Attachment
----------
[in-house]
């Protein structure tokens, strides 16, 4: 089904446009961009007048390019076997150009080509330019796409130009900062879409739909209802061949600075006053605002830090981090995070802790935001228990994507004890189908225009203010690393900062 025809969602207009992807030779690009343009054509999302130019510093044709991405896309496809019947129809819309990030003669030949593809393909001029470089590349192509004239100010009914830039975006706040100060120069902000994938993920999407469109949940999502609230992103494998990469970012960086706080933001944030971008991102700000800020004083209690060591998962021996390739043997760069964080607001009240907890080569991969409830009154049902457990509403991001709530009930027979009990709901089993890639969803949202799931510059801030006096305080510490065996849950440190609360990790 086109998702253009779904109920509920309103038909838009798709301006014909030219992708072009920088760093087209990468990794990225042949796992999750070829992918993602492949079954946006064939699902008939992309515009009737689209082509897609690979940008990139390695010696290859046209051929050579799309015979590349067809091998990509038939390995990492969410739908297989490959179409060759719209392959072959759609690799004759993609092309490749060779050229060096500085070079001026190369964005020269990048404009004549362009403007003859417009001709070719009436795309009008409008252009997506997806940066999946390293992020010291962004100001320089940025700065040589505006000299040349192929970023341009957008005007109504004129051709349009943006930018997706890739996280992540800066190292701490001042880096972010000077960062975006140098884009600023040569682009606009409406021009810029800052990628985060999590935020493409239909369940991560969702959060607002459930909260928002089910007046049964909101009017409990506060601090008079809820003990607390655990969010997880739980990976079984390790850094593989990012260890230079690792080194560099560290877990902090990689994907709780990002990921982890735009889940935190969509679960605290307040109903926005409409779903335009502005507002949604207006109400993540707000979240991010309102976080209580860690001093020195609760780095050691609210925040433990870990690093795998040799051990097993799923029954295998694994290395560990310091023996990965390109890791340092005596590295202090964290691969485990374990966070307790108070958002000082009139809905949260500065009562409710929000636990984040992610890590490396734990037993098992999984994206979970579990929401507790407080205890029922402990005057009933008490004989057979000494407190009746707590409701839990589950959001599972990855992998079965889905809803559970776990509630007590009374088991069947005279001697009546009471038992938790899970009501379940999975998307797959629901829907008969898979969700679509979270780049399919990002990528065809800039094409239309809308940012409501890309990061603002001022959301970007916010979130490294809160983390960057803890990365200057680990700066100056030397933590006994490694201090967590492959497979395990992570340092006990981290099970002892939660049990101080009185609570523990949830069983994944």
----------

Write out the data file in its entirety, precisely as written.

[in-house]
């Protein structure tokens, strides 16, 4: 089904446009961009007048390019076997150009080509330019796409130009900062879409739909209802061949600075006053605002830090981090995070802790935001228990994507004890189908225009203010690393900062 025809969602207009992807030779690009343009054509999302130019510093044709991405896309496809019947129809819309990030003669030949593809393909001029470089590349192509004239100010009914830039975006706040100060120069902000994938993920999407469109949940999502609230992103494998990469970012960086706080933001944030971008991102700000800020004083209690060591998962021996390739043997760069964080607001009240907890080569991969409830009154049902457990509403991001709530009930027979009990709901089993890639969803949202799931510059801030006096305080510490065996849950440190609360990790 086109998702253009779904109920509920309103038909838009798709301006014909030219992708072009920088760093087209990468990794990225042949796992999750070829992918993602492949079954946006064939699902008939992309515009009737689209082509897609690979940008990139390695010696290859046209051929050579799309015979590349067809091998990509038939390995990492969410739908297989490959179409060759719209392959072959759609690799004759993609092309490749060779050229060096500085070079001026190369964005020269990048404009004549362009403007003859417009001709070719009436795309009008409008252009997506997806940066999946390293992020010291962004100001320089940025700065040589505006000299040349192929970023341009957008005007109504004129051709349009943006930018997706890739996280992540800066190292701490001042880096972010000077960062975006140098884009600023040569682009606009409406021009810029800052990628985060999590935020493409239909369940991560969702959060607002459930909260928002089910007046049964909101009017409990506060601090008079809820003990607390655990969010997880739980990976079984390790850094593989990012260890230079690792080194560099560290877990902090990689994907709780990002990921982890735009889940935190969509679960605290307040109903926005409409779903335009502005507002949604207006109400993540707000979240991010309102976080209580860690001093020195609760780095050691609210925040433990870990690093795998040799051990097993799923029954295998694994290395560990310091023996990965390109890791340092005596590295202090964290691969485990374990966070307790108070958002000082009139809905949260500065009562409710929000636990984040992610890590490396734990037993098992999984994206979970579990929401507790407080205890029922402990005057009933008490004989057979000494407190009746707590409701839990589950959001599972990855992998079965889905809803559970776990509630007590009374088991069947005279001697009546009471038992938790899970009501379940999975998307797959629901829907008969898979969700679509979270780049399919990002990528065809800039094409239309809308940012409501890309990061603002001022959301970007916010979130490294809160983390960057803890990365200057680990700066100056030397933590006994490694201090967590492959497979395990992570340092006990981290099970002892939660049990101080009185609570523990949830069983994944």